The main problem lies with the fact that, 35 kilometers away, the Public Works Ministry has just invested 70 million euros in improvements to the San Javier airport. Spanish airports authority AENA, which was in charge of managing the civil side of the project, built a new terminal there between 2004 and 2011, as well as another runway and a control tower. And it is calling on the region or the new airport to pick up the bill. "Neither the region nor the franchise holder have that money," explains a source from the project. "What they can do is transfer those assets to the Defense Ministry."
Out of the blue... a plane
LORENA ORTEGA, Castellón
The news of an airport without planes made headlines around the world, with the infamous project in Castellón becoming the perfect example of the wasteful spending of the regional and provincial governments during the construction boom in Spain. But Castellón airport finally saw its first plane land last Monday - albeit a test plane belonging to the AENA airports authority.
"It's not the only one, but it is an important milestone in the long certification process that is still to be completed," said the director of the public company Aeropuerto de Castellón SL (Aerocas), Juan García Salas, in reference to the test flights by light aircraft that are being used to certify the airport's navigation systems and its infrastructure. The flights come nearly two years after the initial fanfare of the airport's inauguration, despite it not having the certification in place for planes to land there, nor indeed a sufficiently long runway for proper use.
Mistakes like the latter have meant that the administrative process has taken 24 months to get this far, when in fact it should have taken just six.
It's a venomous situation: a new airport that cost 266 million euros is calling for another airport, a public one, which is located 35 kilometers away and in which 70 million euros have been invested, to close down. "Valcárcel was determined to have his airport when he knew that AENA was investing in San Javier. He said that it would triple the arrival of tourists, but there's been no change," says Socialist spokeswoman Begoña García Retegui.
Despite the region's assurances that everything is in order, and that there is no risk with regard to the guarantee, the months slip by and the shareholders are getting nervous. Aside from Sacyr, other investors include banks such as CAM and Caja Murcia, and real estate firms Montoro e Hijos and Inprisma. Each one has a stake of around 6 percent, but several are getting tired of paying interest without a fixed inauguration date. Montoro e Hijos has already asked for a way out, according to the company.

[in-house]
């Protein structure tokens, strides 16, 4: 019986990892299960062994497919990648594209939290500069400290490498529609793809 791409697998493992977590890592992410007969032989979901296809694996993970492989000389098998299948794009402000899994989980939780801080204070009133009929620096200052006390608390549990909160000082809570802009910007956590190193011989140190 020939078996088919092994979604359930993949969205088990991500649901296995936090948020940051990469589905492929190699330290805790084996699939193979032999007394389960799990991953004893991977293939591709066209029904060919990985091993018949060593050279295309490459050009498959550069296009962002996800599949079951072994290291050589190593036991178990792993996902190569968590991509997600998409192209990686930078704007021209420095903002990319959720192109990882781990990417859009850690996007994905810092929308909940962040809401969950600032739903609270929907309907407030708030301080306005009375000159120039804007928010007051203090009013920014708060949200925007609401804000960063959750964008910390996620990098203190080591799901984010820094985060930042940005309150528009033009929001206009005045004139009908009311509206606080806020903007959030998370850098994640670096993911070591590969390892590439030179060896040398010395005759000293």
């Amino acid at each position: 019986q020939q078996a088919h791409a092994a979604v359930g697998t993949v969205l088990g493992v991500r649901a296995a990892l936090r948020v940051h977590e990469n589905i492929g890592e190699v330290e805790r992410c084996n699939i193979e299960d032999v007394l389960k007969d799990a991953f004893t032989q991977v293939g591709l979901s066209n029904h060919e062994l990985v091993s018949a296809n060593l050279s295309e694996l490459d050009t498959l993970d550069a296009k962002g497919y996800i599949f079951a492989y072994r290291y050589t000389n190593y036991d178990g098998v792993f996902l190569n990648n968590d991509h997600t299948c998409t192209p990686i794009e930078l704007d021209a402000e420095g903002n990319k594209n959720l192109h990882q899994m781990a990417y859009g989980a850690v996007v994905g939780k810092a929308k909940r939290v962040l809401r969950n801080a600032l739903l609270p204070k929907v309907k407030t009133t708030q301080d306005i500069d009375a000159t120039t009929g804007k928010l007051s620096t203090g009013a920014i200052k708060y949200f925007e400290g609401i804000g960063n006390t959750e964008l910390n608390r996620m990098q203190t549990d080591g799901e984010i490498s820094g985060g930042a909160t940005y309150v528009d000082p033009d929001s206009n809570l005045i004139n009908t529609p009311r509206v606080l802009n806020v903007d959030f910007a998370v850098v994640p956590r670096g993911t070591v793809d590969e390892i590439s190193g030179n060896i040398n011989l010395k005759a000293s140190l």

Even if AENA agrees to close the San Javier airport, there would still be storm clouds over the project. The numbers cited when the project was created look very suspect. Passenger traffic at San Javier has fallen from two million in 2007 to 1.2 million in 2012. If Corvera were to absorb all of San Javier's traffic, it still wouldn't reach 5.2 million passengers in 2015, as the contract stipulated. "If it were to open, it would need immediate injections of public funds, as has been done with the toll roads," explains a source with knowledge of the operation. The franchise holder has declined to comment on the situation, although it has been pointed out that a renegotiation of such a deal is a regular practice.
Away from the negotiations between Sacyr, AENA and the region, the locals are equally disappointed with the project. The owners of the expropriated land where the construction took place have only received a part of the money they were promised. Ascensión Noguera is among the 90 people who have been affected by this. "I am paying a mortgage for a lemon orchard that I bought with great excitement, and now I've been left with nothing."
Antonio Sánchez, the farmer, offers his opinion: "There's not a single penny left. The money has gone. In that golf resort there are 1,500 houses, with 20 families living there. The foreigners are sick of being conned." He smiles as he speaks, but each sentence he utters is like a hammer blow. "The airport wasn't needed, but they have all made mistakes: the politicians and the banks. What we should have taken 30 years to do, we did in 10, and now someone has to pay for it all."